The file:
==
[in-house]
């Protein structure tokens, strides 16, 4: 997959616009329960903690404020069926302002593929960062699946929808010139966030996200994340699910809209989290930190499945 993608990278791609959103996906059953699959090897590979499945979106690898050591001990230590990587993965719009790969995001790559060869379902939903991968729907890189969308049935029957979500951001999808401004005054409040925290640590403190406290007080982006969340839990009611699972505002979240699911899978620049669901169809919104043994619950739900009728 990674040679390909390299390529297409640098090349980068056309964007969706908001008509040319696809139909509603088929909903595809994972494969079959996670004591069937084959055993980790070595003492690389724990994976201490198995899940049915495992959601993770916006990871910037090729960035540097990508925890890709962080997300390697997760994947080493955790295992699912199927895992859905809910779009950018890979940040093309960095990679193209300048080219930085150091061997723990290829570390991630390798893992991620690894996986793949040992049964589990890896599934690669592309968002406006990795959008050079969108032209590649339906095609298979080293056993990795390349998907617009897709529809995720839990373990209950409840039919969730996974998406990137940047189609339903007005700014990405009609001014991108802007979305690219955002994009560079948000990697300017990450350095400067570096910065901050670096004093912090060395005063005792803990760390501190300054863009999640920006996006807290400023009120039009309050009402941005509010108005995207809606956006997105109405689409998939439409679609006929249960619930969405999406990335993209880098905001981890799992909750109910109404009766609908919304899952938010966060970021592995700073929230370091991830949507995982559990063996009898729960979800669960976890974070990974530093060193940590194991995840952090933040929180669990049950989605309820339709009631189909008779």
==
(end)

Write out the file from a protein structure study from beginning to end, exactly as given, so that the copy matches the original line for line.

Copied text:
[in-house]
């Protein structure tokens, strides 16, 4: 997959616009329960903690404020069926302002593929960062699946929808010139966030996200994340699910809209989290930190499945 993608990278791609959103996906059953699959090897590979499945979106690898050591001990230590990587993965719009790969995001790559060869379902939903991968729907890189969308049935029957979500951001999808401004005054409040925290640590403190406290007080982006969340839990009611699972505002979240699911899978620049669901169809919104043994619950739900009728 990674040679390909390299390529297409640098090349980068056309964007969706908001008509040319696809139909509603088929909903595809994972494969079959996670004591069937084959055993980790070595003492690389724990994976201490198995899940049915495992959601993770916006990871910037090729960035540097990508925890890709962080997300390697997760994947080493955790295992699912199927895992859905809910779009950018890979940040093309960095990679193209300048080219930085150091061997723990290829570390991630390798893992991620690894996986793949040992049964589990890896599934690669592309968002406006990795959008050079969108032209590649339906095609298979080293056993990795390349998907617009897709529809995720839990373990209950409840039919969730996974998406990137940047189609339903007005700014990405009609001014991108802007979305690219955002994009560079948000990697300017990450350095400067570096910065901050670096004093912090060395005063005792803990760390501190300054863009999640920006996006807290400023009120039009309050009402941005509010108005995207809606956006997105109405689409998939439409679609006929249960619930969405999406990335993209880098905001981890799992909750109910109404009766609908919304899952938010966060970021592995700073929230370091991830949507995982559990063996009898729960979800669960976890974070990974530093060193940590194991995840952090933040929180669990049950989605309820339709009631189909008779």